Table 2

Daily intake of macronutrients, cholesterol, sodium and fibre, by diabetes diagnosis

The macronutrient composition of the diet showed only small variations by diabetes status. For individuals with and without diabetes, the proportions of TCI from each macronutrient were, respectively: carbohydrates 46.8% versus 48.3%, proteins 15.8% versus 14.2% and lipids 36.5% versus 36.1%. Only the slightly higher proportion of TCI from protein was statistically significant (p<0.001) (online supplemental figure 3A). In terms of fat types, there were also very slight differences according to diabetes status. The proportions of TCI coming from each type of fat in individuals with versus without diabetes were, respectively: 11.7% versus 11.1% for SFA, 15.9% versus 14.7% for MUFA and 8.1% versus 8.4% for PUFA (online supplemental figure 3B). The 1.8% higher TCI from MUFA in the diabetes group was statistically significant (p=0.031).

When assessing the compliance of self-reported nutrient intake with current guidelines, the proportion of people with diabetes not meeting the dietary goal for SFA was an alarming 94.4%. Goal non-achievement was similarly high for sodium (86.7%), dietary fibre (84.4%) and trans fats (80%). For protein and MUFA goals, these proportions were lower (45.6% and 16.7%, respectively).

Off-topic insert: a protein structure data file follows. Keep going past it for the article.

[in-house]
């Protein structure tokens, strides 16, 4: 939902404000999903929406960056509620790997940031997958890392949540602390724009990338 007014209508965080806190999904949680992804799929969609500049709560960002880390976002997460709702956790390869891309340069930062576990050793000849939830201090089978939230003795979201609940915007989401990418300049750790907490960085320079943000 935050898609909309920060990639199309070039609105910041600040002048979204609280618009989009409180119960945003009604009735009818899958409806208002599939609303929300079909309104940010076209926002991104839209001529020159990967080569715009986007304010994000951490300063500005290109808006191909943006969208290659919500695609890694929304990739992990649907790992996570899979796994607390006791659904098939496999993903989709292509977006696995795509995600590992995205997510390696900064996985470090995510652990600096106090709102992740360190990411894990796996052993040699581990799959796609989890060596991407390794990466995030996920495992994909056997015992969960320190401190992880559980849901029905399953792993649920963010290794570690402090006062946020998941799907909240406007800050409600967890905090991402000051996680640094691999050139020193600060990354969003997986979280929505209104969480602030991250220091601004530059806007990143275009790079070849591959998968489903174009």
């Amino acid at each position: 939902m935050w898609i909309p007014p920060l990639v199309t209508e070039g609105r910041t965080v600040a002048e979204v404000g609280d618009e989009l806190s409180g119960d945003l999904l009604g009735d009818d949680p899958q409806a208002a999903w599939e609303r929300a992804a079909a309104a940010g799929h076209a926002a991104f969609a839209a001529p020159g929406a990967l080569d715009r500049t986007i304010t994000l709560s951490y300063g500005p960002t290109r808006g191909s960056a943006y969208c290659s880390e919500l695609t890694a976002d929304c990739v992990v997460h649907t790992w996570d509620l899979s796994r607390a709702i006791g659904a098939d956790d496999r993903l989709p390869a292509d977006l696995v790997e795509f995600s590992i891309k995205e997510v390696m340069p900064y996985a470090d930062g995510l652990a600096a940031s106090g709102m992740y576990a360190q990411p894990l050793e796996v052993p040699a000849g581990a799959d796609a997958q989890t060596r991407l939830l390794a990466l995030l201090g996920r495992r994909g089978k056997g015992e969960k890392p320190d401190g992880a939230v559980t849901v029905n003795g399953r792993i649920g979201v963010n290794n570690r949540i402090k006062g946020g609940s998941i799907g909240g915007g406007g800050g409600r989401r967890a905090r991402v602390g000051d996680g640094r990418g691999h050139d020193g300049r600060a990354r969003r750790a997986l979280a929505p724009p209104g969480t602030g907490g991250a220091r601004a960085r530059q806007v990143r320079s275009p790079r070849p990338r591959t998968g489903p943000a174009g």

The achievement of dietary goals was associated with demographic factors and with the presence of diabetes (online supplemental table 1). Men were much less likely to achieve the sodium (5.4% vs 11.4% in women) and fibre (8.5% vs 13.1% in women) recommendations. Participants aged 18–39 were less likely to meet the trans fats and sodium recommendations than their older counterparts. Achievement of the trans fats goal was lowest in Bogotá, while for sodium intake the lowest degree of achievement was found in Barranquilla (only 3.8%). Consumption of the recommended amount of dietary fibre was particularly low in Medellin (4.2%). The proportion of people from a high SEL meeting the SFA recommendation was also very low (2.3%). Despite the observed differences in mean nutrient intake between persons with or without diabetes, the degree of goal achievement was only markedly different for sodium (13.3% in diabetes vs 8.0 in no diabetes) and protein (54.4% in diabetes vs 36.4% in no diabetes).